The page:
3. How do you psychologically adapt during mid-course changes of strategy?

I think that adjusting to mid-course changes in strategy has to become an instinct. I practice making the horses as adjustable as I can so that I can have the confidence to change my plan as needed. I think confidence to change the plan is the key element. With novice students, I don’t give them the option of changing the plan, but as they get more skilled and more educated as to what works best, they can then have the option to think on their feet on the course.

4. What strategic advice would you give young riders about navigating their ‘True North’ equestrian journey?  

The advice I would give young riders to navigate their “True North” is the same advice I gave in the first question. Try to determine your goals or True North and work towards them. Always try to learn from the best people available, and remember that your passion is for the horses and what is best for them. Be ready to adjust along the way because you might find a passion for an aspect of the horse industry that you didn’t know you would have. There are so many opportunities to make a living now in this industry, so stay open minded.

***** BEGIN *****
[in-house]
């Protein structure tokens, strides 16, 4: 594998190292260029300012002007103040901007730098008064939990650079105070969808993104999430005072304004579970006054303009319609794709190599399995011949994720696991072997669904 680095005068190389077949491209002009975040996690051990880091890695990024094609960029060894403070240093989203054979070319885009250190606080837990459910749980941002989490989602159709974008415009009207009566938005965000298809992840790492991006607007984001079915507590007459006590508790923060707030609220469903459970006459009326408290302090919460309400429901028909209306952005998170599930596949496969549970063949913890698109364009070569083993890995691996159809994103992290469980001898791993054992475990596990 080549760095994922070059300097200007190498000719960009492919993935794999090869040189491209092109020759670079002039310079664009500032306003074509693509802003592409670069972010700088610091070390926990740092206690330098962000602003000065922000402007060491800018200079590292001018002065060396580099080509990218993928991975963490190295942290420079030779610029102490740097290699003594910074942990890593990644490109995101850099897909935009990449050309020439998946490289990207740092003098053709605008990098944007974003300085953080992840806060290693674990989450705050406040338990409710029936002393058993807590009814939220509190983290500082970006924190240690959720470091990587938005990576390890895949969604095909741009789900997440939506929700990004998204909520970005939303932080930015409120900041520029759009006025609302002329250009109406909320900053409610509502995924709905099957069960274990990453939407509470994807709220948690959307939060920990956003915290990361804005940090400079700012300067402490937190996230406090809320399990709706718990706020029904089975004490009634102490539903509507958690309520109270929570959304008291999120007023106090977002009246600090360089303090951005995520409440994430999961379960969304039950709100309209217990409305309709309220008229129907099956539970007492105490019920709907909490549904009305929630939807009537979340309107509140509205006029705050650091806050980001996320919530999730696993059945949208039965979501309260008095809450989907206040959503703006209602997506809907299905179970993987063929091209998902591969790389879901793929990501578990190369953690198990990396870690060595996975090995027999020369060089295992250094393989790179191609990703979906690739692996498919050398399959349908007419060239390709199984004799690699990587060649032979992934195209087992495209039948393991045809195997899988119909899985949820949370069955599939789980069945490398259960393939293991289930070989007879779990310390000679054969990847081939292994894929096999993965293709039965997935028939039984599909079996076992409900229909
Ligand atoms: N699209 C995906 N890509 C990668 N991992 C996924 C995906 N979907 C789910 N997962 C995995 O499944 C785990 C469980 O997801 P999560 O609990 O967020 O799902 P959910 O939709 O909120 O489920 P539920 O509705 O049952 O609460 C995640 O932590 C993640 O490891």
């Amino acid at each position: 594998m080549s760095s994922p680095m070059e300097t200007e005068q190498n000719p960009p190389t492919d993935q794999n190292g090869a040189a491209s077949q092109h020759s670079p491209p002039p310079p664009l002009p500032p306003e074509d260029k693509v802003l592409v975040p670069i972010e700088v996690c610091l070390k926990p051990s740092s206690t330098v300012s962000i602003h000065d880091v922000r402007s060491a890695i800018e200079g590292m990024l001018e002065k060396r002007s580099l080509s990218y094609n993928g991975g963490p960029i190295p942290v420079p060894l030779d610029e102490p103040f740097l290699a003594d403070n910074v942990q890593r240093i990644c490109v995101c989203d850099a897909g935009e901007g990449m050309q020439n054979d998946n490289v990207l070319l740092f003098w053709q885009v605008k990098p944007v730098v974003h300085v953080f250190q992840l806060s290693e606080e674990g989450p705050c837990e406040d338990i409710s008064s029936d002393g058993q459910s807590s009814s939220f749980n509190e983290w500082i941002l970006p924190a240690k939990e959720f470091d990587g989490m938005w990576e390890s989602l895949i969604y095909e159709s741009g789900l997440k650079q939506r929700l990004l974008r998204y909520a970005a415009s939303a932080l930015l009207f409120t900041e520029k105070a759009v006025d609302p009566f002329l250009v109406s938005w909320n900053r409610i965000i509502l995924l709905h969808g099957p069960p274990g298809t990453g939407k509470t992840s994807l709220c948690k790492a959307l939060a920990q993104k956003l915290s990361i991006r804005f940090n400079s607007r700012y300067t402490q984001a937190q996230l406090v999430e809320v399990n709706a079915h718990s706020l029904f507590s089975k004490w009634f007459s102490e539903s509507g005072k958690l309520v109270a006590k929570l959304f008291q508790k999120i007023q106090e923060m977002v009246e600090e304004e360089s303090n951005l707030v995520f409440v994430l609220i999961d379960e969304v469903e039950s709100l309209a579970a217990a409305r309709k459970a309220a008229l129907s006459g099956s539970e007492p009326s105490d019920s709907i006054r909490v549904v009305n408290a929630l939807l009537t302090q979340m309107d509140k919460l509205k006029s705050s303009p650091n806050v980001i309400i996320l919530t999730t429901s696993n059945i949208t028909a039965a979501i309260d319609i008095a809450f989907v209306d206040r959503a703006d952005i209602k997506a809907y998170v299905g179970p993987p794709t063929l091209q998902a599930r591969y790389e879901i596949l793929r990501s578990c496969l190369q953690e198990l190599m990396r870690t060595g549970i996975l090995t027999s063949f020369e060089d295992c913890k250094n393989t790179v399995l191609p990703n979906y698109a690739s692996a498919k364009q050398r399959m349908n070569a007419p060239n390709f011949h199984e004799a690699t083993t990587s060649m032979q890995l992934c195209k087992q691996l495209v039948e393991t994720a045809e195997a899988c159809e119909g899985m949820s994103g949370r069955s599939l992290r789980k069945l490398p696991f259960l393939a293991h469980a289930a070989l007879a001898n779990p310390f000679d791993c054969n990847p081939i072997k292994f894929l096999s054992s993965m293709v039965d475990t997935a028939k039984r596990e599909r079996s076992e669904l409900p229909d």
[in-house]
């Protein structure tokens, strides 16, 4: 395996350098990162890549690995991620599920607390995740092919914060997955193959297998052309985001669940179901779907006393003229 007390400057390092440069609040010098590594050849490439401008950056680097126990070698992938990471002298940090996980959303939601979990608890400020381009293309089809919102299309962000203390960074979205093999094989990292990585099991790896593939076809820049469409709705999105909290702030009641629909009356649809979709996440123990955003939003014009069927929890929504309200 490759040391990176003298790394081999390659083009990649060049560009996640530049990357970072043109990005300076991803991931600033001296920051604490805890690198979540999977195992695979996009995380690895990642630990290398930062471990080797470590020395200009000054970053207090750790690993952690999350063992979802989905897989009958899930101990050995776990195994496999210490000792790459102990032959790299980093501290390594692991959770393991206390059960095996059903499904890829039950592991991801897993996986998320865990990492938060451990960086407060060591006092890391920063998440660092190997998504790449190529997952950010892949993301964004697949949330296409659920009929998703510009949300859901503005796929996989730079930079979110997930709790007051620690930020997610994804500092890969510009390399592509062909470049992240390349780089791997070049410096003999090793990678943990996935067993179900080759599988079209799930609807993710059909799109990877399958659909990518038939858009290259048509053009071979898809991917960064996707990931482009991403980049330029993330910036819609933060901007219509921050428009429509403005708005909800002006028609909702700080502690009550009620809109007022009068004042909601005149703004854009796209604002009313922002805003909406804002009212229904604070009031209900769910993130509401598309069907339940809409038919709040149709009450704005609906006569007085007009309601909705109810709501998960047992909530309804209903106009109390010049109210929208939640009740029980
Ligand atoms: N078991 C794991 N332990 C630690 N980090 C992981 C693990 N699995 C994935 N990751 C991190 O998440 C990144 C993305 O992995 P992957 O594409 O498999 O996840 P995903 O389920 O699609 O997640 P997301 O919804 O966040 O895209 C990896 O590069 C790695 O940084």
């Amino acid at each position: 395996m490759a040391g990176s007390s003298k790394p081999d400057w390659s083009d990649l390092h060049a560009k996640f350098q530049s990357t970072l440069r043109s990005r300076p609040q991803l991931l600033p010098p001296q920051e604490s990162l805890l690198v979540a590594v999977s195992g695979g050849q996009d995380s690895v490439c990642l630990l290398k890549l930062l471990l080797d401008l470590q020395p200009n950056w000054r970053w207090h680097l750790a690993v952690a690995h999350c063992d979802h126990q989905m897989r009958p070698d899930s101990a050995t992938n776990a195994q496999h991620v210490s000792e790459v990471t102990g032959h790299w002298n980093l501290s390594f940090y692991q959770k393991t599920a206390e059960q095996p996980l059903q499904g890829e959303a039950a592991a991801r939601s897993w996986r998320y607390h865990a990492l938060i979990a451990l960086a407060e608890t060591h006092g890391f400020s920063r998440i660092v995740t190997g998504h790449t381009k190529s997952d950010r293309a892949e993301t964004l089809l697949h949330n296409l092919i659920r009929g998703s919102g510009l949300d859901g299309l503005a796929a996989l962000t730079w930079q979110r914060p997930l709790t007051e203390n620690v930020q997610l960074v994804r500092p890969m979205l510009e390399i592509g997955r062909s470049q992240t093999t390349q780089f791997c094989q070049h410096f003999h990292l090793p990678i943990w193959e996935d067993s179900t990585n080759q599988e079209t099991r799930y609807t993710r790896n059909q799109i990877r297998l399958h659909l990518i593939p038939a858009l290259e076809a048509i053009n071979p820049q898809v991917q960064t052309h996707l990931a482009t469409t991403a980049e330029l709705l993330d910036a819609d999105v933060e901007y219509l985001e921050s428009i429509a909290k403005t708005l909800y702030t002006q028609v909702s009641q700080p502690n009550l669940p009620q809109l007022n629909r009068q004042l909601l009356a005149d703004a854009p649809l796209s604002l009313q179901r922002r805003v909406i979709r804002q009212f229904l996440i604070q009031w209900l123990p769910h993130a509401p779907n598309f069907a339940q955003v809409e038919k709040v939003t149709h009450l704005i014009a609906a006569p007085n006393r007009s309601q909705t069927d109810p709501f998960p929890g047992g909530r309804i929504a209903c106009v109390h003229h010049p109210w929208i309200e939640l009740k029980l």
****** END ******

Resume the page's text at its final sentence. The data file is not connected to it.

Phelps Sports’ True North – A Renaissance Equestrian 

Beezie’s advice about remaining open minded to multiple opportunities, making a living and contributing to the equestrian industry is exemplified in the heart, soul, spirit, leadership and legacy of the founder of Phelps Media Group, Phelps Sports and PS Dressage. It goes without saying that her fellow 2022 Show Jumping Hall of Fame Inductee, Mason Phelps, was this publication’s jubilant ‘true north.’

Mason Phelps, Photo courtesy of 2016 Wellington the Magazine